Staying Ahead of Customer Needs with the Help of CNC Technology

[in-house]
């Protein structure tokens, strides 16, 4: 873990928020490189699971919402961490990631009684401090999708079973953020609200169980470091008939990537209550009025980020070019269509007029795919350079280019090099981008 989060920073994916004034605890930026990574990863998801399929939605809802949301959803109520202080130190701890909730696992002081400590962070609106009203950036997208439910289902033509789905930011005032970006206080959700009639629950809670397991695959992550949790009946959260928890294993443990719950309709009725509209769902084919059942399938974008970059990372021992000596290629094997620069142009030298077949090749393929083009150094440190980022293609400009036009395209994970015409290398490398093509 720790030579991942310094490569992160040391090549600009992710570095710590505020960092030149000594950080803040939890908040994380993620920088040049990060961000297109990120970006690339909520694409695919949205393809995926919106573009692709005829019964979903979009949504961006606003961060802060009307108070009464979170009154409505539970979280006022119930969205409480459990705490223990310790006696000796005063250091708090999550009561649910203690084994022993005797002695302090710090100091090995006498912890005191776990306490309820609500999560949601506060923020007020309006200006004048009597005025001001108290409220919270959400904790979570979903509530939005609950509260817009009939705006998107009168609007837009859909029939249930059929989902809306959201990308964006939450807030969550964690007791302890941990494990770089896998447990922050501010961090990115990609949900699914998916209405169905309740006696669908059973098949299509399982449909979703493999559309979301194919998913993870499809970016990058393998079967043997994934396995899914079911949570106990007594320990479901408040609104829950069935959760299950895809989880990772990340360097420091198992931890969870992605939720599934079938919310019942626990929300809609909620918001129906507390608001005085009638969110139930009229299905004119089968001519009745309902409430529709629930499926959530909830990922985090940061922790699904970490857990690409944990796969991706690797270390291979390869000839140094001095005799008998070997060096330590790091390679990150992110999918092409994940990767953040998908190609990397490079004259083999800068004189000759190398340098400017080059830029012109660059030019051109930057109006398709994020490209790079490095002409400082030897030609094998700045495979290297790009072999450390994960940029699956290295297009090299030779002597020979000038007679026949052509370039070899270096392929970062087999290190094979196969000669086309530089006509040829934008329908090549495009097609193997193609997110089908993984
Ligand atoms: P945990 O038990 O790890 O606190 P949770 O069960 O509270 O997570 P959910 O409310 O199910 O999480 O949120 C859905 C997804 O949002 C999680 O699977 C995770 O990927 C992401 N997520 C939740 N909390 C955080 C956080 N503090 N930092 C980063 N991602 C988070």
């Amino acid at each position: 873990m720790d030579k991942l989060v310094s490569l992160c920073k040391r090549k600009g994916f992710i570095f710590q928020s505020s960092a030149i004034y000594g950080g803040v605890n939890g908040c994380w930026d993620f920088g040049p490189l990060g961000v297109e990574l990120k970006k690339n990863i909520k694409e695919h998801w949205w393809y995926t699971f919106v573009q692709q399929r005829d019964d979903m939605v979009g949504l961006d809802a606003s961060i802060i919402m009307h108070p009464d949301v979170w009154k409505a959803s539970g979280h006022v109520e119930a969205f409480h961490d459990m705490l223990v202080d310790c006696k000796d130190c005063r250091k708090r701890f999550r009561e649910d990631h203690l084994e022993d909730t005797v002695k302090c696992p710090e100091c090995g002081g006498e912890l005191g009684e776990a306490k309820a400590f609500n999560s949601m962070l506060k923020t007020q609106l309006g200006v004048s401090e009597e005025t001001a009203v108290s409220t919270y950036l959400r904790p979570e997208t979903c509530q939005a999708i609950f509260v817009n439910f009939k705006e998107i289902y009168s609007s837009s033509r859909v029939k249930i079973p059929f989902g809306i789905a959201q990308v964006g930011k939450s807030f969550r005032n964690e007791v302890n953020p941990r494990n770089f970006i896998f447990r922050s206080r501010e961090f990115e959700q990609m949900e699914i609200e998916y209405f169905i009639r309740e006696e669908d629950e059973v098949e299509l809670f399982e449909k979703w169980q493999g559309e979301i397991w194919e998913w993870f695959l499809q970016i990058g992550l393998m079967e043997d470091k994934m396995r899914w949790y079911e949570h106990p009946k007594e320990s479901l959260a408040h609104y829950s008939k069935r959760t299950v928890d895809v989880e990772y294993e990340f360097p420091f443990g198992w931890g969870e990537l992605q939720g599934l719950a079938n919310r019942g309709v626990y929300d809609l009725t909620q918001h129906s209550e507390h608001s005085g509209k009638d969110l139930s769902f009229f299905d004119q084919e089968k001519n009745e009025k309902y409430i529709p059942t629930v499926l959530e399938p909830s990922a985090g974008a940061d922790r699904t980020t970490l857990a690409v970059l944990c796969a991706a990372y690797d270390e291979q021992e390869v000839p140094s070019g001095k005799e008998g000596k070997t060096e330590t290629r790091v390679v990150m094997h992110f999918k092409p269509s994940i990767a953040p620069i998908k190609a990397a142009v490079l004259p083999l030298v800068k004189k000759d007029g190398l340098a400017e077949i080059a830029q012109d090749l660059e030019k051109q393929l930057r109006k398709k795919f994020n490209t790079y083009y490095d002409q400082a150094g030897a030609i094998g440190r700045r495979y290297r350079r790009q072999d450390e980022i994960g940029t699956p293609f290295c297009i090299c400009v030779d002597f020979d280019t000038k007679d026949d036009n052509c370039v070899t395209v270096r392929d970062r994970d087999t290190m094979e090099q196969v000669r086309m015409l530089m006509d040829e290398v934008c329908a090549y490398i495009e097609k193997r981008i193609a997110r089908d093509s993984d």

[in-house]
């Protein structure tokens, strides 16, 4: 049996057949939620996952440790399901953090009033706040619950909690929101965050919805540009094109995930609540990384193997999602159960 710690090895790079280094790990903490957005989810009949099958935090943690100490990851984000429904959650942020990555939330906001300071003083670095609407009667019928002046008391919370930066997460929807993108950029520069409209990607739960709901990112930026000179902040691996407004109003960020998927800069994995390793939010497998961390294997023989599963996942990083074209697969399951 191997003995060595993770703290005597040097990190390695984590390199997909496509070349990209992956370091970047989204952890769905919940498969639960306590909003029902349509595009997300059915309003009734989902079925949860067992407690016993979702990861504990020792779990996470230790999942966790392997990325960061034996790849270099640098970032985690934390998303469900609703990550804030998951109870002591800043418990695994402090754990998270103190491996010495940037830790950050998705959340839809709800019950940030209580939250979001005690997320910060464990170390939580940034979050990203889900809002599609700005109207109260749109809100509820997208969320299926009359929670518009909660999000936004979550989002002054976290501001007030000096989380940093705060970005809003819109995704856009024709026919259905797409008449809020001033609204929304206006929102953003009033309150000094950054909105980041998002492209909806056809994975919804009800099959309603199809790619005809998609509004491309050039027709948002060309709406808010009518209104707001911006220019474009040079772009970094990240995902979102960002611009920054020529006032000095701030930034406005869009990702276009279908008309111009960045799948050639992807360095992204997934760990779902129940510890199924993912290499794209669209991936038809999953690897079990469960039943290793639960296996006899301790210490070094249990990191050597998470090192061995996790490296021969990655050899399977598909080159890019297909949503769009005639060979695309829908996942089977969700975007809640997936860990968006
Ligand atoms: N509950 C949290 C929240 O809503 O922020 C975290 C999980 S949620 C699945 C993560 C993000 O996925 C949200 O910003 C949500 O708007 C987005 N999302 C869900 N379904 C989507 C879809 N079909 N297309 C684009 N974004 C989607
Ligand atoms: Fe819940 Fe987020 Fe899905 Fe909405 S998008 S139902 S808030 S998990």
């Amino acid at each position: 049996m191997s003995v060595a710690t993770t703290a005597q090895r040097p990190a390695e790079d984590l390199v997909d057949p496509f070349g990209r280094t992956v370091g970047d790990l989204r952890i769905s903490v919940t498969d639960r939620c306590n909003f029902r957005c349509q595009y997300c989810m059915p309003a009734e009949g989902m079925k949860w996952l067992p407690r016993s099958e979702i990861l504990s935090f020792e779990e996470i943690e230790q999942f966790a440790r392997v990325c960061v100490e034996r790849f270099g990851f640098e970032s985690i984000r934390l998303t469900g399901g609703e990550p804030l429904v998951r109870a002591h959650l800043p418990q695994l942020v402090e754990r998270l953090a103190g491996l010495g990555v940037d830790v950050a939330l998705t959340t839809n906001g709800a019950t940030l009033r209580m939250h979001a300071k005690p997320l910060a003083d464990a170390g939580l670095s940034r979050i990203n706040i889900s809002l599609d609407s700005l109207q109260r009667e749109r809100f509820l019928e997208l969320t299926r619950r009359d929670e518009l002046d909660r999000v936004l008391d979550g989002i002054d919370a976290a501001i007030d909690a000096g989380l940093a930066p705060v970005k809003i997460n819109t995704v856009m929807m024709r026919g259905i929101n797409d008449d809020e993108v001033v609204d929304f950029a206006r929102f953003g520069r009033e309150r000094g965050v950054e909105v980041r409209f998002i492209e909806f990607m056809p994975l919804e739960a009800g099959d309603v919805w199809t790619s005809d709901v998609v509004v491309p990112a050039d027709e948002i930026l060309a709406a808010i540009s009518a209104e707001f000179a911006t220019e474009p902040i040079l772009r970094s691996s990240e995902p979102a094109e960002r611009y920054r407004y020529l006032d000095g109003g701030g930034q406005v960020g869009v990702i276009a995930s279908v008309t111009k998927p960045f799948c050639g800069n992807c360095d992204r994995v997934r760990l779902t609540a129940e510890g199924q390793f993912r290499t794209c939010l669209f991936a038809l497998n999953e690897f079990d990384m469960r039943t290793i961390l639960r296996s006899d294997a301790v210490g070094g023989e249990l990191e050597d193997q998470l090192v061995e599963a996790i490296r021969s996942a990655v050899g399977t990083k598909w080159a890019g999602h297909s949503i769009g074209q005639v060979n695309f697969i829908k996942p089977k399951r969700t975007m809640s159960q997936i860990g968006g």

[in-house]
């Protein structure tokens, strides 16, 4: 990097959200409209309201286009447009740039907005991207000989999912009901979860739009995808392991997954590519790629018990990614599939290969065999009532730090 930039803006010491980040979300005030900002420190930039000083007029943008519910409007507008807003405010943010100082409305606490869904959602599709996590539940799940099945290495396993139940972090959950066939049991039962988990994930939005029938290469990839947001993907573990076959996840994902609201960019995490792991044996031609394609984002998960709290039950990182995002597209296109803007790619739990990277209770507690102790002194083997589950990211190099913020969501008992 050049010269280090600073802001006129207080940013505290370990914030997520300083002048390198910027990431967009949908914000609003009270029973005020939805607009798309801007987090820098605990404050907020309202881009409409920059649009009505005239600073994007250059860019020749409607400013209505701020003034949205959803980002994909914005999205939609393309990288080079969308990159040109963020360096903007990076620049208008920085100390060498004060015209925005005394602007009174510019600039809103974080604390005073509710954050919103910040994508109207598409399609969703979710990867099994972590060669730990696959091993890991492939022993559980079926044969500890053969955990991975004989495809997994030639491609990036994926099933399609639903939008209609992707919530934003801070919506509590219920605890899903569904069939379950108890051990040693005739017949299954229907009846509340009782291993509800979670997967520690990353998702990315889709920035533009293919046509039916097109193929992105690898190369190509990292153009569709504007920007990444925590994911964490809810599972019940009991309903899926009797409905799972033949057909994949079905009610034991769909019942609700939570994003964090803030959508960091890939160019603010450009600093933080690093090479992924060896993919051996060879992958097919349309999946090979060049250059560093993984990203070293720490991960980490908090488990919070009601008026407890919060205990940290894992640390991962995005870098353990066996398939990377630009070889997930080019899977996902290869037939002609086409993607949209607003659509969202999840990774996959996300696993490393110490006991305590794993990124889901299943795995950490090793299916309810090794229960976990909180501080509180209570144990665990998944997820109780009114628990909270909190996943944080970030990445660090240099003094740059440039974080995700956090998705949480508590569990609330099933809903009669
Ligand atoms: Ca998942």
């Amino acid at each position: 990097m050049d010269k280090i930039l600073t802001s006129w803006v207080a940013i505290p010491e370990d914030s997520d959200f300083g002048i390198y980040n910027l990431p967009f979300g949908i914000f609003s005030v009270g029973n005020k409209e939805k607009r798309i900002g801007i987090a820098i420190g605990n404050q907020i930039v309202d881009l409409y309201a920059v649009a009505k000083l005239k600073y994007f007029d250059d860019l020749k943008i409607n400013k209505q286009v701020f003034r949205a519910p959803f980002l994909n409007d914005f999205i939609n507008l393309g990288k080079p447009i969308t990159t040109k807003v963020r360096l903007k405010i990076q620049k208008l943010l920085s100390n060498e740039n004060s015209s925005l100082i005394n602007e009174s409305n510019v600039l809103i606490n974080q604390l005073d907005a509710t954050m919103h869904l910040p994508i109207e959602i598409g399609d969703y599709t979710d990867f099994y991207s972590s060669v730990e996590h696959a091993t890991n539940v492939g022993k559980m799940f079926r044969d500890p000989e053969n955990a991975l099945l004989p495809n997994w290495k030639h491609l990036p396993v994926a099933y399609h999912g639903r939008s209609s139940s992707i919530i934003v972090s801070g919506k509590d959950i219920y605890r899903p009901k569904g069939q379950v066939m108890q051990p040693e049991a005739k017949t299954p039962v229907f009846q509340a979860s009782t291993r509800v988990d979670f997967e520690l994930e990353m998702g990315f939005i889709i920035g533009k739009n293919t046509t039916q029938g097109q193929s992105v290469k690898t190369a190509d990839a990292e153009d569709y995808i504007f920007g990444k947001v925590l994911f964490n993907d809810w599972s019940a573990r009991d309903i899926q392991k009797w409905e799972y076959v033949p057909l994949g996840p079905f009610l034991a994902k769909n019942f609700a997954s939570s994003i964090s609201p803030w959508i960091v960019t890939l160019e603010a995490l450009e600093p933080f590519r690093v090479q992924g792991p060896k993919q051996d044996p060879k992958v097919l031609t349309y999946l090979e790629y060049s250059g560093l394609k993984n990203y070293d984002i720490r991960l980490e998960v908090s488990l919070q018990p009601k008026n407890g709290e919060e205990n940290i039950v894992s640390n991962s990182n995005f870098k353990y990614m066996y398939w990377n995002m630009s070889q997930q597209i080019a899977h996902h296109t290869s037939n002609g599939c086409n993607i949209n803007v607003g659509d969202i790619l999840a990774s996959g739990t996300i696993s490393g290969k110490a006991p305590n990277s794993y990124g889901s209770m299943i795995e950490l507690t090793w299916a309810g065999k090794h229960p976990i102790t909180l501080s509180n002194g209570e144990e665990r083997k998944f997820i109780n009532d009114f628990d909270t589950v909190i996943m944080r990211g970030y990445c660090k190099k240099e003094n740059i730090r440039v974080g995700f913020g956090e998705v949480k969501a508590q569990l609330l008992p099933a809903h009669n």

Bridge Tool & Die is a major player in the Carbide tooling market since 2005 and has been transitioning from the use of manual grinders, the tooling industry norm, to the use of automated CNC grinders to increase productivity, capacity, and quality in the hopes of being able to better serve its customers who are continually looking for better and cheaper solutions. This transition began back in December of 2015 when Bridge Tool & Die implanted a Three-Pronged Strategy to enhance their manufacturing processes by reducing machining time and increasing consistency. The three prongs were: retrofitting their existing manual grinders with CNC, setting up multi grinder work stations, and purchasing high-end CNC machines. Using this approach, an operator would theoretically be able to operate three machines at once – one manual, one CNC, and one semi-automatic grinder. Most recently, in 2017 Bridge Tool &Die invested in a Studer CT960 CNC multi-axis grinder to further improve quality and capabilities, boasting of grinding parts in a third of the time, halving the polishing time required, and achieving tolerances of 0.0001” in an industry where the market normal is tolerances of 0.0004”. As well, the new CNC machine is lowering costs for Bridge Tool & Die, as it is expected to require two fewer operators to run, reducing labor costs for the company. Glenn Bridgeman, the owner of Bridge Tool & Die, states that “The need for increased technology was not driven by reducing operators in our shop . . . Rather, it offers us the ability to keep all of our experienced operators, and address capacity versus technology-allowing us to grow over 15% per year.” Will Bridge Tool & Die continue in its trend towards a more automated grinding process? How will industry competitors react to their ability to achieve above normal tolerances? How soon before automation with CNC becomes the new norm and all manual grinding, both at Bridge Tool & Die and elsewhere, becomes obsolete? How will Bridge Tool & Die continue to improve its processes beyond the use of CNC grinders?